The challenge is if you only talk to a representative from a particular firm, their job is to sell you on their platform and to talk about how their platform can support your practice. That’s fine. That’s what they’re supposed to be doing. However, they’re going to tell a narrative that aligns with what their solution can provide.

Now, some of these folks are good people. They’ll shoot straight with you.  They’ll tell you if their solution is not a good fit for you and point you to something that might be better. But at their core, their job is to bring advisors to their solution. That’s what they are employed to do. They will have a lens with how they view things.

For example, imagine you only reached out to one provider. You didn’t talk to me; you just spoke to one provider. Guess what, you’re only going to hear the narrative of one solution, one value proposition. That might be the solution or value proposition that’s a perfect fit for you and who you ultimately utilize. However, if that’s the extent of your due diligence, you won’t know how that solution compares to other available options and if it is the best fit for you or not.

An example is from an article I read the other day. It was written by a business development person from an independent broker-dealer.  Throughout the article, he kept referring to “independence”, and “going independent.” He was describing his independent broker/dealer solution as if that is the sole version of “independence.” It was as if the entire RIA model didn’t exist, or is never included in references to “independent” approaches.

It was a perfect example of what I’m referring to here. I understand why he was doing it, as his job is to try and attract advisors to his solution. It was interesting to hear someone repeatedly referring to independence and not even acknowledge there’s an entire RIA space out there and all these supported independence platforms.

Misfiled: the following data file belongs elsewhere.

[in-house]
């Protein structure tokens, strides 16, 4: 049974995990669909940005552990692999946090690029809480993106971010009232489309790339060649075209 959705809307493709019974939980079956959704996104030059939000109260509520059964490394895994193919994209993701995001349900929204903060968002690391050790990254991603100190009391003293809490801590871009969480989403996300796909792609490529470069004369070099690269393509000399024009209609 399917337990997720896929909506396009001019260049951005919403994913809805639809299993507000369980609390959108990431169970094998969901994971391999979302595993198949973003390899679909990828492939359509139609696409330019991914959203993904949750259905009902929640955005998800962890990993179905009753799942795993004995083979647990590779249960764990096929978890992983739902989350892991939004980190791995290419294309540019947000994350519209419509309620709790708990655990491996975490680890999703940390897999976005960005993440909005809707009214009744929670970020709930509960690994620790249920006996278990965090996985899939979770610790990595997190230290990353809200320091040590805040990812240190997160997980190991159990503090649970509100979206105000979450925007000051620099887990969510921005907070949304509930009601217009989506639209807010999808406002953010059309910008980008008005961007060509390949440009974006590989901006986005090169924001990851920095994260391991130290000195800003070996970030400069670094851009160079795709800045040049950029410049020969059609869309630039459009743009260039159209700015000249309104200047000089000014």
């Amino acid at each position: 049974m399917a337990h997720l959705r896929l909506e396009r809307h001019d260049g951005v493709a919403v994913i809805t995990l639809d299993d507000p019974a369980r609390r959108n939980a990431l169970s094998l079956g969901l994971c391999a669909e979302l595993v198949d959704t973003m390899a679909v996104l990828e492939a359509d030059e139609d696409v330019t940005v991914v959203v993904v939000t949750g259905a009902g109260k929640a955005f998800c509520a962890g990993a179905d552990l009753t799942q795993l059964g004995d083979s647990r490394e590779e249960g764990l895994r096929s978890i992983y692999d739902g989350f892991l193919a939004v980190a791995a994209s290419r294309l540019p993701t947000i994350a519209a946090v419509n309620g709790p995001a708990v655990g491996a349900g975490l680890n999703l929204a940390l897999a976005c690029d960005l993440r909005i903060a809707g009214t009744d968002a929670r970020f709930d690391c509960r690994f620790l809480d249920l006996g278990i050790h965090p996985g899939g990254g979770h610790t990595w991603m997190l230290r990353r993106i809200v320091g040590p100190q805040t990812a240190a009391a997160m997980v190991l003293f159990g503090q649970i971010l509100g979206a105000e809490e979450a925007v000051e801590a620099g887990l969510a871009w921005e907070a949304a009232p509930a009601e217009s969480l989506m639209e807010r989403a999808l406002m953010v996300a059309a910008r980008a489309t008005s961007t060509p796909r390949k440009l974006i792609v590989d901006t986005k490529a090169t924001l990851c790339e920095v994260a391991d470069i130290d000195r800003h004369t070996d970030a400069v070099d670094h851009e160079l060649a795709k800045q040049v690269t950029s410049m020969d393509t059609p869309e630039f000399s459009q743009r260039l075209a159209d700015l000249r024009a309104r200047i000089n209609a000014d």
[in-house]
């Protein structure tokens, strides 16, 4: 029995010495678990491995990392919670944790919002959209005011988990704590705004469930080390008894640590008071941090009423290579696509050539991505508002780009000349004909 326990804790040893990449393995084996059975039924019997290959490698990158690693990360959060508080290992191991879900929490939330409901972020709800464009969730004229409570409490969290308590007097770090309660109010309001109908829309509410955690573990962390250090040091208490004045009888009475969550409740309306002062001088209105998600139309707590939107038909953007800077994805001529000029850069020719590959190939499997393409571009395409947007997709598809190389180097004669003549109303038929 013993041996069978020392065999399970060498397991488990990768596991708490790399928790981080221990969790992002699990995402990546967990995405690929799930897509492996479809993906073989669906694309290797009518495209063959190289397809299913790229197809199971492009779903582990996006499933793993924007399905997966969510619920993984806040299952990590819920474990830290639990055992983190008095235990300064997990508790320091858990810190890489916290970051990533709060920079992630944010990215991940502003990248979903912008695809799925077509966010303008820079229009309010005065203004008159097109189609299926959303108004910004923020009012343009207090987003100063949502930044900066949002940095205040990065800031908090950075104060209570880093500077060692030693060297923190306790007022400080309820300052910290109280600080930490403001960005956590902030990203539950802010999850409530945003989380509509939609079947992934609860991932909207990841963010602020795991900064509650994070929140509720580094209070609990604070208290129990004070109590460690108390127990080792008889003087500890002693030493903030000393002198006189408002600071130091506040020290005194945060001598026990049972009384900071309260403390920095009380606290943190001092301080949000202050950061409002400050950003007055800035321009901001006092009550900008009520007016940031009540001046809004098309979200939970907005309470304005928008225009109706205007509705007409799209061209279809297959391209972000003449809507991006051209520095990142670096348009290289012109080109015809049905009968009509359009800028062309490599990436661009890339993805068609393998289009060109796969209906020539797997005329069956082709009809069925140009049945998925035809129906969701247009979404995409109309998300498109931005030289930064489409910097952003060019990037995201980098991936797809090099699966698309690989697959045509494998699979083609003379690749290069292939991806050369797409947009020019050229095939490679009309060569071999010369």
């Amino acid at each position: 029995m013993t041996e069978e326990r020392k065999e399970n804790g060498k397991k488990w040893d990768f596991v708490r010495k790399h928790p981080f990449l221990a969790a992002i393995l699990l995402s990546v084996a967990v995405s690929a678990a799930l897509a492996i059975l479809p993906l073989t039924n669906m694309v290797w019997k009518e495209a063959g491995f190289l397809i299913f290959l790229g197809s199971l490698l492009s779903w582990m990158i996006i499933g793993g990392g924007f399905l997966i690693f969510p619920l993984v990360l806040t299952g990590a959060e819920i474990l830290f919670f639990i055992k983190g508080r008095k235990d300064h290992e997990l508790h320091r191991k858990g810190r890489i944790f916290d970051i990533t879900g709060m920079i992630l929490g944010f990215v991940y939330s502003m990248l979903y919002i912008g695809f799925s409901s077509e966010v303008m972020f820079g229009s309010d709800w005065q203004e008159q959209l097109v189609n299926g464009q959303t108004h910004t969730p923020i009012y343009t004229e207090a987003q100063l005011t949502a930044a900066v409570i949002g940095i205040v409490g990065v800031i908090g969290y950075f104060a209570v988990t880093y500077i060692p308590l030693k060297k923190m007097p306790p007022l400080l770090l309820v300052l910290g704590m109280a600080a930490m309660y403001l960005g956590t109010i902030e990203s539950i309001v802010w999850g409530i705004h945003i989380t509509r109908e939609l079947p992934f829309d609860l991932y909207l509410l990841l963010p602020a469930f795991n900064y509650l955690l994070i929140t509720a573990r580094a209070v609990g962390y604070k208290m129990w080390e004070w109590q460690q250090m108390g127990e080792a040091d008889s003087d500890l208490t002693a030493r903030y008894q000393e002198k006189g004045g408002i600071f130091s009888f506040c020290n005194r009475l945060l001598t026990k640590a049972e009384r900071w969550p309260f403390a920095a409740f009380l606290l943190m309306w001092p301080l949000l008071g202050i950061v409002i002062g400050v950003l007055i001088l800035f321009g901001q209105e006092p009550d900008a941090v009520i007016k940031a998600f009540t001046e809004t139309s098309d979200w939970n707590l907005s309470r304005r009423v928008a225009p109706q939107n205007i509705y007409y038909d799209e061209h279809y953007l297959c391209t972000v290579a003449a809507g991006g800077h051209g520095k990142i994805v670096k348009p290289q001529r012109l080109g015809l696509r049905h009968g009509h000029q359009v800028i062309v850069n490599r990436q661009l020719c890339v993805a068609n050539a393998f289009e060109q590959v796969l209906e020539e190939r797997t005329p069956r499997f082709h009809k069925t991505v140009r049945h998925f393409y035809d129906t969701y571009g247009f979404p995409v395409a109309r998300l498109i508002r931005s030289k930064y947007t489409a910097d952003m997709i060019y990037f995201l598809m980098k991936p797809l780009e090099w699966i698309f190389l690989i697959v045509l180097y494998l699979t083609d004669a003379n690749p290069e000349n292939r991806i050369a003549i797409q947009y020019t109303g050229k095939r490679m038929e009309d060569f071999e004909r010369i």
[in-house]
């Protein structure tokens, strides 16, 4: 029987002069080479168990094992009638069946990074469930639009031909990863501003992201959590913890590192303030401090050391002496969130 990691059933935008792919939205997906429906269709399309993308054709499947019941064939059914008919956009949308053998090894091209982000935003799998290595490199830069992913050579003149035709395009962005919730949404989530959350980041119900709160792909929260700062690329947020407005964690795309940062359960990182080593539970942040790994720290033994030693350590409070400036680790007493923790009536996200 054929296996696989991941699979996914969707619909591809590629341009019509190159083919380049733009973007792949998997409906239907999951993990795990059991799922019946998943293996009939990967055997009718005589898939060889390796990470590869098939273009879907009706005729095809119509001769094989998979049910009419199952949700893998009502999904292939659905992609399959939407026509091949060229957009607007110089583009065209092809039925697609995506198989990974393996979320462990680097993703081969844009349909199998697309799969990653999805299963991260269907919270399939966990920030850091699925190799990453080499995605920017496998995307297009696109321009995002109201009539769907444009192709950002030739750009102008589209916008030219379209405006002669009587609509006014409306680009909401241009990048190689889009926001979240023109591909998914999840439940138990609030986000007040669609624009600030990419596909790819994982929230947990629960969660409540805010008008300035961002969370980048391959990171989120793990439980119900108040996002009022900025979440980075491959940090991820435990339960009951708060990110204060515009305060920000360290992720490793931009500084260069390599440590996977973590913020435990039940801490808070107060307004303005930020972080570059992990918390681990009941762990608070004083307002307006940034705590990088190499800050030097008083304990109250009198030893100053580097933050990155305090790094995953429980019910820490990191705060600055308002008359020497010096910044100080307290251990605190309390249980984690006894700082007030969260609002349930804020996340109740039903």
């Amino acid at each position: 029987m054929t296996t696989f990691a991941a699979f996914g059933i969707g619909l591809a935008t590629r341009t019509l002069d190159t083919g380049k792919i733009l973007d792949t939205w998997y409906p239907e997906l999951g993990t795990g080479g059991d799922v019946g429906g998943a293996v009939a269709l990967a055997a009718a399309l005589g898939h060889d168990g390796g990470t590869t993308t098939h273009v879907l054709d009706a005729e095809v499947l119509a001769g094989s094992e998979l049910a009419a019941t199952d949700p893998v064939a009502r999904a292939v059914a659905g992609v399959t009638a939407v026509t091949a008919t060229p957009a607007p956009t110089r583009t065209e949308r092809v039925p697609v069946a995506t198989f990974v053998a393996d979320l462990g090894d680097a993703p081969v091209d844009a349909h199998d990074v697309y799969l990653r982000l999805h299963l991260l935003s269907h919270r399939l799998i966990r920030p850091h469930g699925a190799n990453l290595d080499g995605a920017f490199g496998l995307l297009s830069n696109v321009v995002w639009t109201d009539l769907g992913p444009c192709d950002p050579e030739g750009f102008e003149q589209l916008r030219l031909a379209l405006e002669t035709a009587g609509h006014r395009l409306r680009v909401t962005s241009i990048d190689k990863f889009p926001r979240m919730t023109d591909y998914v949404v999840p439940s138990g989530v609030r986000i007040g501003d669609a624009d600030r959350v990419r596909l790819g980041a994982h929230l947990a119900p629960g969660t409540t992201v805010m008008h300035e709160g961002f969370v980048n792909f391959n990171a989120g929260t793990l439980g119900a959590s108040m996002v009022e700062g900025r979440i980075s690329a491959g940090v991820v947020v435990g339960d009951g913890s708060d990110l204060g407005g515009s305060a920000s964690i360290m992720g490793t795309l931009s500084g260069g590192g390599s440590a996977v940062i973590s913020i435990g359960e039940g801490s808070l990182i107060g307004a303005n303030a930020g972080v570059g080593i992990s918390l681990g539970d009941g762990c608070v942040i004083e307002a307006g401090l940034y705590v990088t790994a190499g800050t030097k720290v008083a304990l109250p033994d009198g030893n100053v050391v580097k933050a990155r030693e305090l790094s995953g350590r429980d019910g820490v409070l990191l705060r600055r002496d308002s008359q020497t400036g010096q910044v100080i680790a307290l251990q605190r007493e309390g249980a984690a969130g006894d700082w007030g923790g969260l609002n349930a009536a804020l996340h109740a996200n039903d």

His solution might be worth considering, but it is by no means the only solution. That was a great example of why you need to be careful with who is describing to you available offerings.

The last point I want to make is to be aware of how much the RIA ecosystem has evolved. This goes back to the W2 folks claiming, “You do not want to go that RIA model, you will have so much responsibility, you’ll have to do your own compliance, you will have to figure out your technology, etc.”

If you want to build out everything yourself, and there are pros to why you might want to do that, you can lean on someone like me to help you solve for everything. There are wonderful individual solution providers to utilize.

If that approach is not appealing to you though, there is a large (and growing) ecosystem providing a supported independence approach to transitioning to the RIA model.  You don’t have to do it alone. You don’t have to piece and manage everything together yourself. There’s a growing set of solution providers to support you. Don’t let anyone suggest you shouldn’t go to the RIA model because you won’t have any support, and that you’ll be on your own.

Now, I am a straight shooter, the RIA model is not for everyone. It depends on the profile of your practice, and your vision for it going forward. It depends on what you do or don’t want to be responsible for. I’m not sitting here suggesting the RIA model is for everyone.

I am suggesting, though, there’s no reason to be under the assumption you must do everything yourself. The ecosystem of solution providers is available to help. I’ve talked about a couple of the approaches on today’s episode.

With that, like I said, my name is Brad Wales with Transition To RIA. I hope this has helped you better understand what supported independence offerings are.

This is the sort of thing I help advisors with. If you are considering transitioning your practice to the RIA model and want to learn more about how the model works, the solution providers available to support you, and how to transition to it, I’m happy to have that conversation with you.

If you’re not already there, head to TransitionToRIA.com. You’ll find all the resources I make available. The easiest thing to do is the top of every page is a contact link. Click on that and you can instantly and easily schedule time to have a one-on-one conversation with me. I’m happy to discuss today’s topic or anything else RIA-related. Again, TransitionToRIA.com.

With that, I hope you found value with today’s episode, and I’ll see you on the next one.